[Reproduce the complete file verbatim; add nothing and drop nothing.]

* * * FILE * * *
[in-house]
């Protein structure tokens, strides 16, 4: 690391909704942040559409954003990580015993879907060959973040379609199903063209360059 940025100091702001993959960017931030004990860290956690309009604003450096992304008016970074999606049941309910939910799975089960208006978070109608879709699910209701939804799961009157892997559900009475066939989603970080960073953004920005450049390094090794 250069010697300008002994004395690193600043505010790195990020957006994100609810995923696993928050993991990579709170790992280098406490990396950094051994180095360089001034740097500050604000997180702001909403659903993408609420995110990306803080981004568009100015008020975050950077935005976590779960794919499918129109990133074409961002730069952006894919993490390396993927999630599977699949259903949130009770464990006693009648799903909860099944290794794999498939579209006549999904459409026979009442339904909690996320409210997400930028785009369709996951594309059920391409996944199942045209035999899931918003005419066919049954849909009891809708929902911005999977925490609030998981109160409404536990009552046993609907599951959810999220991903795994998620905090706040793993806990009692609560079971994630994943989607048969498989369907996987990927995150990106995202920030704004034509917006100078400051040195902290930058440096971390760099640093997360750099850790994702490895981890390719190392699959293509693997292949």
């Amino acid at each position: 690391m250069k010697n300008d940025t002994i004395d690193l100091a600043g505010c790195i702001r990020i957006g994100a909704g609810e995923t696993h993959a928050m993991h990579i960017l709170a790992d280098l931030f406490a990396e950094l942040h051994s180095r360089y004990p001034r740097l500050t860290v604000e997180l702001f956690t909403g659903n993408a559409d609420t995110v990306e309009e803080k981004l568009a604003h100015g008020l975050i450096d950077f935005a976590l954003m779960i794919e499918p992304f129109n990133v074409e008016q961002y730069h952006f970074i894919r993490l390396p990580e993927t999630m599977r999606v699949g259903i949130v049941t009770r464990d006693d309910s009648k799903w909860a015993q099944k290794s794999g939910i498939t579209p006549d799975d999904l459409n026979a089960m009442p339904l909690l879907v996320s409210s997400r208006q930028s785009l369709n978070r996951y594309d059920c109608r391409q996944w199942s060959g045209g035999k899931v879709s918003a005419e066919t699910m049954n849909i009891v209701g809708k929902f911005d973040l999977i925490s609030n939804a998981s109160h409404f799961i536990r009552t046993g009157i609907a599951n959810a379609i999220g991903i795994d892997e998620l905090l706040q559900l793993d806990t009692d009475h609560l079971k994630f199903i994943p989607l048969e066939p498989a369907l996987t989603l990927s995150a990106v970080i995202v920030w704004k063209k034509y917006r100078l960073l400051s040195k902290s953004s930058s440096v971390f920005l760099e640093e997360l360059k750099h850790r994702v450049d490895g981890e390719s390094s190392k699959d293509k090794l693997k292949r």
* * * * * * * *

[in-house]
């Protein structure tokens, strides 16, 4: 690391909704942040559409954003990580015993879907060959973040379609199903063209360059 940025100091702001993959960017931030004990860290956690309009604003450096992304008016970074999606049941309910939910799975089960208006978070109608879709699910209701939804799961009157892997559900009475066939989603970080960073953004920005450049390094090794 250069010697300008002994004395690193600043505010790195990020957006994100609810995923696993928050993991990579709170790992280098406490990396950094051994180095360089001034740097500050604000997180702001909403659903993408609420995110990306803080981004568009100015008020975050950077935005976590779960794919499918129109990133074409961002730069952006894919993490390396993927999630599977699949259903949130009770464990006693009648799903909860099944290794794999498939579209006549999904459409026979009442339904909690996320409210997400930028785009369709996951594309059920391409996944199942045209035999899931918003005419066919049954849909009891809708929902911005999977925490609030998981109160409404536990009552046993609907599951959810999220991903795994998620905090706040793993806990009692609560079971994630994943989607048969498989369907996987990927995150990106995202920030704004034509917006100078400051040195902290930058440096971390760099640093997360750099850790994702490895981890390719190392699959293509693997292949």
């Amino acid at each position: 690391m250069k010697n300008d940025t002994i004395d690193l100091a600043g505010c790195i702001r990020i957006g994100a909704g609810e995923t696993h993959a928050m993991h990579i960017l709170a790992d280098l931030f406490a990396e950094l942040h051994s180095r360089y004990p001034r740097l500050t860290v604000e997180l702001f956690t909403g659903n993408a559409d609420t995110v990306e309009e803080k981004l568009a604003h100015g008020l975050i450096d950077f935005a976590l954003m779960i794919e499918p992304f129109n990133v074409e008016q961002y730069h952006f970074i894919r993490l390396p990580e993927t999630m599977r999606v699949g259903i949130v049941t009770r464990d006693d309910s009648k799903w909860a015993q099944k290794s794999g939910i498939t579209p006549d799975d999904l459409n026979a089960m009442p339904l909690l879907v996320s409210s997400r208006q930028s785009l369709n978070r996951y594309d059920c109608r391409q996944w199942s060959g045209g035999k899931v879709s918003a005419e066919t699910m049954n849909i009891v209701g809708k929902f911005d973040l999977i925490s609030n939804a998981s109160h409404f799961i536990r009552t046993g009157i609907a599951n959810a379609i999220g991903i795994d892997e998620l905090l706040q559900l793993d806990t009692d009475h609560l079971k994630f199903i994943p989607l048969e066939p498989a369907l996987t989603l990927s995150a990106v970080i995202v920030w704004k063209k034509y917006r100078l960073l400051s040195k902290s953004s930058s440096v971390f920005l760099e640093e997360l360059k750099h850790r994702v450049d490895g981890e390719s390094s190392k699959d293509k090794l693997k292949r």